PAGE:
Disregard of the victims
Even in the rare cases where evidence was found and criminals are convicted, victims are almost never awarded financial compensation. The Human Rights Advisory Panel denounced in 2008 the immense disregard for rights of civilian victims of the United Nations Mission in Kosovo, especially regarding the relatives of missing persons, which could be qualified as inhuman treatment (Amnesty International, 2013). The Ministry of Labour and Social Welfare of Kosovo decided in 2011 that it would not accept requests of reparations anymore. When applications have been made, administrative procedure would be unacceptably long, without explanation being given. Public clerks are generally unwilling to help potential beneficiaries, for example denying access to documents in their own languages to minority groups (Humanitarian Law Centre Kosovo, 2016). Individuals who had testified anonymously during criminal proceedings are also reluctant to claim compensation as it is a civil procedure, which does not integrate any victim protection mechanism. The possibility of obtaining some money is not worth risking getting killed. However, this should not be a dilemma post-conflict communities have to face. Kosovo further established in 2015 the Crime Victims Compensation Program, which has not approved a single request of victims of war crimes yet. Victims entitled to reparation are often not even aware of the existence of reparation regimes, which courts systematically fail to explain properly. Governments prefer convicting a few high-profile war leaders to support their high rhetoric than focusing on their population’s suffering. They therefore worsen the material issues of juste mechanisms, instead of researching for solutions.
Peace without justice?
Those material and political problems are indeed severely impacting the very first victims of the conflict. Justice is a human need to which all are entitled. It is also a crucial component of the peace process, at the individual and national scale. At the individual scale, victims, beyond facing a dilemma between justice and security, are mostly isolated. Stigmatised due to their health issues, war crime survivors experience difficulties to find a job, which are worsened if they take part in criminal proceedings, and have to be relocated by the witness protection programme. Besides loss of opportunities, they generally suffer from bad family and community relationships (Kosovo Rehabilitation Centre for Torture Victims, 2017). Individuals furthermore consider themselves as abandoned by the government, and experience a strong feeling of injustice. This resentment can lead to political extremism or violence against the other group. International justice mechanisms indeed have more polarised than reconciled. At the national scale, neither Kosovo nor Serbia have been very cooperative with the Courts, considering their suspected political leaders as national heroes, reinforcing their impunity (European Council on Foreign Relations, 2013). While justice mechanisms must be proportional to each part’s responsibility in the conflict, almost the same number of Kosovar criminals than Serbian have been convicted, although Serbia is responsible for the vast majority of the atrocities. None of the Serbian perpetrators got charged for rape or sexual crime as a standalone crime either (House of Representatives of the United States, 2019). The accountability gap reinforces populations’ mistrust in the institutions and governments.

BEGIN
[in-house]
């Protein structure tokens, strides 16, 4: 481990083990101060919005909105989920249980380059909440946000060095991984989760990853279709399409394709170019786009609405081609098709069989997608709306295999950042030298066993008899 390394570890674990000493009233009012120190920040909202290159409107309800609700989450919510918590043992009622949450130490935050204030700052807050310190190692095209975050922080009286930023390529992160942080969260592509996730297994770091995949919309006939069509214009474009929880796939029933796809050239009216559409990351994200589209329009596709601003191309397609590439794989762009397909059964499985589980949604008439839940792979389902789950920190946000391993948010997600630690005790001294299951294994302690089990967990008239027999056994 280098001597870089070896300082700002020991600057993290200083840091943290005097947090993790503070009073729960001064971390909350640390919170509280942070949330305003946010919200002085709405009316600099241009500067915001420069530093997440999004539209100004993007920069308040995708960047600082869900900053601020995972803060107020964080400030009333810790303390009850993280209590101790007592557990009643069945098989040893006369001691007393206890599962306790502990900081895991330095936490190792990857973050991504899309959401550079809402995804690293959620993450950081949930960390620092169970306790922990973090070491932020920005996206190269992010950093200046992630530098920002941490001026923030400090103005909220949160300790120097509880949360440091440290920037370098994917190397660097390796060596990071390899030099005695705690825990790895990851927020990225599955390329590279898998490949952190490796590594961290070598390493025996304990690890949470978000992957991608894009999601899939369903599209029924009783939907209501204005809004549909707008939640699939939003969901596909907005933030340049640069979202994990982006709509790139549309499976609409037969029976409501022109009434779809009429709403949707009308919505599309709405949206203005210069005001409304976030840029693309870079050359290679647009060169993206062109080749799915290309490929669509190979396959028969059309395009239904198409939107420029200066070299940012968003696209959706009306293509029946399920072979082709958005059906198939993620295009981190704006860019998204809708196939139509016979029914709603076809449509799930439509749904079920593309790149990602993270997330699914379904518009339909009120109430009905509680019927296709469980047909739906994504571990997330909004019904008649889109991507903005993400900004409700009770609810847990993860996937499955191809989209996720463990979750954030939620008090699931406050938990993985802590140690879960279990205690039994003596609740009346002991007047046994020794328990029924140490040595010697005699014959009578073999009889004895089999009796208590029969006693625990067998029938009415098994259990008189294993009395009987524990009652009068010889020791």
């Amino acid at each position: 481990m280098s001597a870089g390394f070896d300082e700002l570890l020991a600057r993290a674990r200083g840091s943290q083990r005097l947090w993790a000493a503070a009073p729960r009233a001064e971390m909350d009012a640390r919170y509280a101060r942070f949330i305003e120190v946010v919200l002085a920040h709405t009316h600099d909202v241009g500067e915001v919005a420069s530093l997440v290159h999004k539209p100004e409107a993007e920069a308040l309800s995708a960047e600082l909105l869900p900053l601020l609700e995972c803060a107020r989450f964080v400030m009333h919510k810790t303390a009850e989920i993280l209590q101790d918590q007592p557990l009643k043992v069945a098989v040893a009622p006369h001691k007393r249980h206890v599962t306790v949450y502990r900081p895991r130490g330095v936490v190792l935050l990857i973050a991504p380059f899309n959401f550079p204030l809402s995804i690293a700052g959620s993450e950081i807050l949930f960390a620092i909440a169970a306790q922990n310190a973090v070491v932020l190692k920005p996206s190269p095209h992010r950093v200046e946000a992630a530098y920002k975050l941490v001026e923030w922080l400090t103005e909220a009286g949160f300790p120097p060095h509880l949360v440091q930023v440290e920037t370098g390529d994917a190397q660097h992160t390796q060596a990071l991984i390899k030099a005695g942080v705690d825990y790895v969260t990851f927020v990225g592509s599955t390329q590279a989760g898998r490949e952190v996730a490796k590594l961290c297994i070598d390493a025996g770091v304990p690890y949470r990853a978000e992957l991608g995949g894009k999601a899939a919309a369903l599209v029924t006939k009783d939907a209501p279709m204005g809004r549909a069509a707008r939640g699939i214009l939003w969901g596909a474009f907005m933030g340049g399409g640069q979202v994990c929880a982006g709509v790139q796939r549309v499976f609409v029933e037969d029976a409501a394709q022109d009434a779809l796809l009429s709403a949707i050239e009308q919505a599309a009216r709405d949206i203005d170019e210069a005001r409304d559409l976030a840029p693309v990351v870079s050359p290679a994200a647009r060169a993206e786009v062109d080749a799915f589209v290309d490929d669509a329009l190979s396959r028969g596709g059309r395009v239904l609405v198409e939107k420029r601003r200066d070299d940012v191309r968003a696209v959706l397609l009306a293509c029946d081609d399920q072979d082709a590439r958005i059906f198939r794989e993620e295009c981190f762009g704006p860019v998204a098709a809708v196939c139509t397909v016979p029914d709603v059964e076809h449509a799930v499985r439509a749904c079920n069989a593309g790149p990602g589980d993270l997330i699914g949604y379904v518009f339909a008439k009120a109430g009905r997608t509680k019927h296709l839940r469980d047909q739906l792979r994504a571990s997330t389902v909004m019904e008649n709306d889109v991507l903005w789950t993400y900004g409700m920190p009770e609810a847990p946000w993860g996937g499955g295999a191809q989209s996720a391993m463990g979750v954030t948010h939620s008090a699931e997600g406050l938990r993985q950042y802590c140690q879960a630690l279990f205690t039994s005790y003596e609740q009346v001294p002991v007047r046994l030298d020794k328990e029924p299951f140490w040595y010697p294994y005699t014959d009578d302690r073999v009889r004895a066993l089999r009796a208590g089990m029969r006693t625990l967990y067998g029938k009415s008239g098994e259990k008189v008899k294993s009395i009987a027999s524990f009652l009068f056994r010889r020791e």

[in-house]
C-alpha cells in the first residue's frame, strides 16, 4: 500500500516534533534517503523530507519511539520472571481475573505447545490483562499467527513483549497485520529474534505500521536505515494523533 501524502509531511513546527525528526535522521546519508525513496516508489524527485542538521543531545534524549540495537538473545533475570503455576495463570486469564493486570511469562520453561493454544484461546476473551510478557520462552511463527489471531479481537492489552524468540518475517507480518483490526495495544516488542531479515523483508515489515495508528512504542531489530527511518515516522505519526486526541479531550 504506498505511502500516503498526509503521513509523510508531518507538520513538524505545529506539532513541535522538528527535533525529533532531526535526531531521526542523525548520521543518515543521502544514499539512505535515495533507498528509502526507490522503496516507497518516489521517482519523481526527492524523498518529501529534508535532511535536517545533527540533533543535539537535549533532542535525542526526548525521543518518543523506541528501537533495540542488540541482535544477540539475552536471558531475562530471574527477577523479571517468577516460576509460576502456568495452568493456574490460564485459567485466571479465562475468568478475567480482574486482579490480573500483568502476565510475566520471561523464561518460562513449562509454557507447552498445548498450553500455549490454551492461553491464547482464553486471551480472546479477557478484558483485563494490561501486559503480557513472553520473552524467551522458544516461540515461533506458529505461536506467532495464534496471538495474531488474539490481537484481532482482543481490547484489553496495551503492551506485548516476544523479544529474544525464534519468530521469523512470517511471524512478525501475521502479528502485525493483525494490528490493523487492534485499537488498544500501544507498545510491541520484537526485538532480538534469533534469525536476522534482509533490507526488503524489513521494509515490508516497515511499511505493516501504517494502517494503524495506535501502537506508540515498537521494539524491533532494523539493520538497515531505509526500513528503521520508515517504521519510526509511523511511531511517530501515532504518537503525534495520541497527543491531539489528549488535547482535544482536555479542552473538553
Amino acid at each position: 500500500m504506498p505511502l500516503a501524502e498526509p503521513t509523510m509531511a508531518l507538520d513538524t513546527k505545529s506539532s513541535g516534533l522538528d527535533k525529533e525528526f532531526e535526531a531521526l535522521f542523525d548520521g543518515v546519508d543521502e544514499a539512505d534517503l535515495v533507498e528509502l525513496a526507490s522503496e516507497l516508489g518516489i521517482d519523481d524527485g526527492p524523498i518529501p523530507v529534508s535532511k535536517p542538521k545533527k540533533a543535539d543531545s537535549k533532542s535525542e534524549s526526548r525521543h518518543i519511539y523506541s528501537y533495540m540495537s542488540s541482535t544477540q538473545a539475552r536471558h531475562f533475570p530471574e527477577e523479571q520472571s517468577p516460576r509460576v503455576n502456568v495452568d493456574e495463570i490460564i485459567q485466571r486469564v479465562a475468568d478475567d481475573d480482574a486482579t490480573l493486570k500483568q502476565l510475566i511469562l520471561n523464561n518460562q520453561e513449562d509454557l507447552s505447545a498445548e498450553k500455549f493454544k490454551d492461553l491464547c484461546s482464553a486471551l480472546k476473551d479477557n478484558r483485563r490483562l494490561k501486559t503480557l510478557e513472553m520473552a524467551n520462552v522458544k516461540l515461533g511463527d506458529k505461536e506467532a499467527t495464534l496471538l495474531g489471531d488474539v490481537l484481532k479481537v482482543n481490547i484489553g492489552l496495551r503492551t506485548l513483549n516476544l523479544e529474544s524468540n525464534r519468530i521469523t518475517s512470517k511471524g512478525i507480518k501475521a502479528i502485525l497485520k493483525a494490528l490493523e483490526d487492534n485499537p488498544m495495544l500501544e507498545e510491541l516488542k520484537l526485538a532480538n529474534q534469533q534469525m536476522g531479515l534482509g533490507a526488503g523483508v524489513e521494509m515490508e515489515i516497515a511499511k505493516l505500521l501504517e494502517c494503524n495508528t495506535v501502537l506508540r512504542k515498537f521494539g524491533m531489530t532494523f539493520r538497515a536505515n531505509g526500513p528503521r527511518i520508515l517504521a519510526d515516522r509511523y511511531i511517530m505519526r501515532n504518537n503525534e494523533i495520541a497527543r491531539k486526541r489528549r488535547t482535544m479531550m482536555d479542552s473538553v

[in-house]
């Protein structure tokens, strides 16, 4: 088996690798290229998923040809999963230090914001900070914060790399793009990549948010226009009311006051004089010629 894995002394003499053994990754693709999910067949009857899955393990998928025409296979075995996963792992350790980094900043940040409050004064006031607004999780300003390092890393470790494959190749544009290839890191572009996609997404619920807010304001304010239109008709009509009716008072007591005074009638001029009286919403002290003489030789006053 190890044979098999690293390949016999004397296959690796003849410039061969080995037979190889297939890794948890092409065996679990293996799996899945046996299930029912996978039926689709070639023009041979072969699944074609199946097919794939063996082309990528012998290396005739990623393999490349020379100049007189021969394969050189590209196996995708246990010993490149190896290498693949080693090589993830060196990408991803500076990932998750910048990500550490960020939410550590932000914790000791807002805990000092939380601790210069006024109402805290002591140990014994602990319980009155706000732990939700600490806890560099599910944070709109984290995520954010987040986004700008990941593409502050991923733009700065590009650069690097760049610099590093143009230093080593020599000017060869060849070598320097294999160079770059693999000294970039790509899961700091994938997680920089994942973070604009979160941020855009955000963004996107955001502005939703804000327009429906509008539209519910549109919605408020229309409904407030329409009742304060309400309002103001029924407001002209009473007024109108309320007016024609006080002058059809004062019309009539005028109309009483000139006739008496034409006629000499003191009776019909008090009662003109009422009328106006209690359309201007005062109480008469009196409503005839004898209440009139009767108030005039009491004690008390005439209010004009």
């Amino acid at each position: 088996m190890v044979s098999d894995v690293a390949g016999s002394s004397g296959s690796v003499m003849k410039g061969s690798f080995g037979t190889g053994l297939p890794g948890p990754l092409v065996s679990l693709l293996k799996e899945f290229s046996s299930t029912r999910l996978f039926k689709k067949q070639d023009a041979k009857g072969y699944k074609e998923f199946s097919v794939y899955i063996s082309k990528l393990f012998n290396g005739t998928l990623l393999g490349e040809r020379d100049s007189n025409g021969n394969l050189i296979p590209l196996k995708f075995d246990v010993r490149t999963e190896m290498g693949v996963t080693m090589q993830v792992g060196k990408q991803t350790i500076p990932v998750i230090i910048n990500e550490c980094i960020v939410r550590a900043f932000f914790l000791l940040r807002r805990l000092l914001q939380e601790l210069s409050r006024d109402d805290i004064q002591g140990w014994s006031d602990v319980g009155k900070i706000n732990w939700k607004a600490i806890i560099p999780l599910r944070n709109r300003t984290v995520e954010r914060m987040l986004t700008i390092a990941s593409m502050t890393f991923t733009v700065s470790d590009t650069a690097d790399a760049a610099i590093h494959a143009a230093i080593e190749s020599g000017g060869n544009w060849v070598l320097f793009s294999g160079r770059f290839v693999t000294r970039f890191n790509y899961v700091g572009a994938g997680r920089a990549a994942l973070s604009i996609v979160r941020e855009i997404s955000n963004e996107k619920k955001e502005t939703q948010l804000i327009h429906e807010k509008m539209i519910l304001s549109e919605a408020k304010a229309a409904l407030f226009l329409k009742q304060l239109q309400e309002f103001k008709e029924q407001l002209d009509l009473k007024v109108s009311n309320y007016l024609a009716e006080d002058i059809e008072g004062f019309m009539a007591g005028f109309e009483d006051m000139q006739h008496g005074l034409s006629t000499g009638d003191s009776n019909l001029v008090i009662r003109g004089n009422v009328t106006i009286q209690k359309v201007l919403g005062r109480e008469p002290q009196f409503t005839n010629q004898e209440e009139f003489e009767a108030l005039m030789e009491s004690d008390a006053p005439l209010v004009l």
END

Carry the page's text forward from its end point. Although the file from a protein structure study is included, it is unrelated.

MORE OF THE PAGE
Kosovo’s experience illustrates the struggle of post-conflict communities all around the world, facing the material and political limits of international justice mechanisms. Almost all war criminals remain free to this day, enjoying a de facto immunity, while victims continue to suffer, probably forever. Besides being against the universal principles of accountability and equal justice, governments’ attempt to secure without justice traumatises the communities yet another time. Traumatised and then further marginalised by justice mechanisms, post-conflict communities are stuck in a negative cycle of health issues, social exclusion, unemployment, violence, political extremism, … Justice is an inherent component of post-conflict peace, and ignoring it can only work on the short-term, until the calls from the population start to become too strong, and peace seriously endangered.